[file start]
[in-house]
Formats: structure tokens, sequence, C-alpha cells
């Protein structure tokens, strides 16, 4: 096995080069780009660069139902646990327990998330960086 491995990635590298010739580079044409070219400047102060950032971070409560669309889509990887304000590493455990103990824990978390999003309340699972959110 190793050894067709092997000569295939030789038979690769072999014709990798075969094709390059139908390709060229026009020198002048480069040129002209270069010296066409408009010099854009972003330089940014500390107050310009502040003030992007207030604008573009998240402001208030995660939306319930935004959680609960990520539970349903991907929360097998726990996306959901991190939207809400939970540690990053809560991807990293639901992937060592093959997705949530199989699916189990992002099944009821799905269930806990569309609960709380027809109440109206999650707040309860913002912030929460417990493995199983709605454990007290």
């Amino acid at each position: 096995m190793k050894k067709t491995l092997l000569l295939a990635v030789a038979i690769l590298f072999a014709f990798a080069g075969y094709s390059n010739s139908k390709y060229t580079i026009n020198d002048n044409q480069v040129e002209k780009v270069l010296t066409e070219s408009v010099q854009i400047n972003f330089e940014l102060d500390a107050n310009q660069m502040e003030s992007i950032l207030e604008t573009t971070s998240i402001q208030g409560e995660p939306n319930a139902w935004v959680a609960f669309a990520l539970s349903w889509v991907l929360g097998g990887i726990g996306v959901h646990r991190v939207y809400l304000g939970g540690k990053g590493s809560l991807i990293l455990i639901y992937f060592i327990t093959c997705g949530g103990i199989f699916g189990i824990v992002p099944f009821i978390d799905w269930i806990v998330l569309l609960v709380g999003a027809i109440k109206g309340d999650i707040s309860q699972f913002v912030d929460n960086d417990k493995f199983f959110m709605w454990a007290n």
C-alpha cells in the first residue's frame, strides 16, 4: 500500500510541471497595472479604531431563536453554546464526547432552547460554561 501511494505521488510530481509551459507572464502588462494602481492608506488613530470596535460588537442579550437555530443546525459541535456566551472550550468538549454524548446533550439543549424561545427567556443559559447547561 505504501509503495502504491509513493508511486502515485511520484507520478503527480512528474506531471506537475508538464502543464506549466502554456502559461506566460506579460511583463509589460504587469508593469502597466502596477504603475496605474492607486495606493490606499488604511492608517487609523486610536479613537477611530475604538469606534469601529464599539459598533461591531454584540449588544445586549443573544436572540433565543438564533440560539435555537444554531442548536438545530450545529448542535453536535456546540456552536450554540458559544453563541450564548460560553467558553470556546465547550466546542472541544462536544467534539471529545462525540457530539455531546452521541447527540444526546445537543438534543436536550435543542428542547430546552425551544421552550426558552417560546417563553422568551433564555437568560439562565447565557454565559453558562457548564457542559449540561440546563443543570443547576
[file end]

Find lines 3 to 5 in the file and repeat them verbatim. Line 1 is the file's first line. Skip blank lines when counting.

């Protein structure tokens, strides 16, 4: 096995080069780009660069139902646990327990998330960086 491995990635590298010739580079044409070219400047102060950032971070409560669309889509990887304000590493455990103990824990978390999003309340699972959110 190793050894067709092997000569295939030789038979690769072999014709990798075969094709390059139908390709060229026009020198002048480069040129002209270069010296066409408009010099854009972003330089940014500390107050310009502040003030992007207030604008573009998240402001208030995660939306319930935004959680609960990520539970349903991907929360097998726990996306959901991190939207809400939970540690990053809560991807990293639901992937060592093959997705949530199989699916189990992002099944009821799905269930806990569309609960709380027809109440109206999650707040309860913002912030929460417990493995199983709605454990007290």
């Amino acid at each position: 096995m190793k050894k067709t491995l092997l000569l295939a990635v030789a038979i690769l590298f072999a014709f990798a080069g075969y094709s390059n010739s139908k390709y060229t580079i026009n020198d002048n044409q480069v040129e002209k780009v270069l010296t066409e070219s408009v010099q854009i400047n972003f330089e940014l102060d500390a107050n310009q660069m502040e003030s992007i950032l207030e604008t573009t971070s998240i402001q208030g409560e995660p939306n319930a139902w935004v959680a609960f669309a990520l539970s349903w889509v991907l929360g097998g990887i726990g996306v959901h646990r991190v939207y809400l304000g939970g540690k990053g590493s809560l991807i990293l455990i639901y992937f060592i327990t093959c997705g949530g103990i199989f699916g189990i824990v992002p099944f009821i978390d799905w269930i806990v998330l569309l609960v709380g999003a027809i109440k109206g309340d999650i707040s309860q699972f913002v912030d929460n960086d417990k493995f199983f959110m709605w454990a007290n």
C-alpha cells in the first residue's frame, strides 16, 4: 500500500510541471497595472479604531431563536453554546464526547432552547460554561 501511494505521488510530481509551459507572464502588462494602481492608506488613530470596535460588537442579550437555530443546525459541535456566551472550550468538549454524548446533550439543549424561545427567556443559559447547561 505504501509503495502504491509513493508511486502515485511520484507520478503527480512528474506531471506537475508538464502543464506549466502554456502559461506566460506579460511583463509589460504587469508593469502597466502596477504603475496605474492607486495606493490606499488604511492608517487609523486610536479613537477611530475604538469606534469601529464599539459598533461591531454584540449588544445586549443573544436572540433565543438564533440560539435555537444554531442548536438545530450545529448542535453536535456546540456552536450554540458559544453563541450564548460560553467558553470556546465547550466546542472541544462536544467534539471529545462525540457530539455531546452521541447527540444526546445537543438534543436536550435543542428542547430546552425551544421552550426558552417560546417563553422568551433564555437568560439562565447565557454565559453558562457548564457542559449540561440546563443543570443547576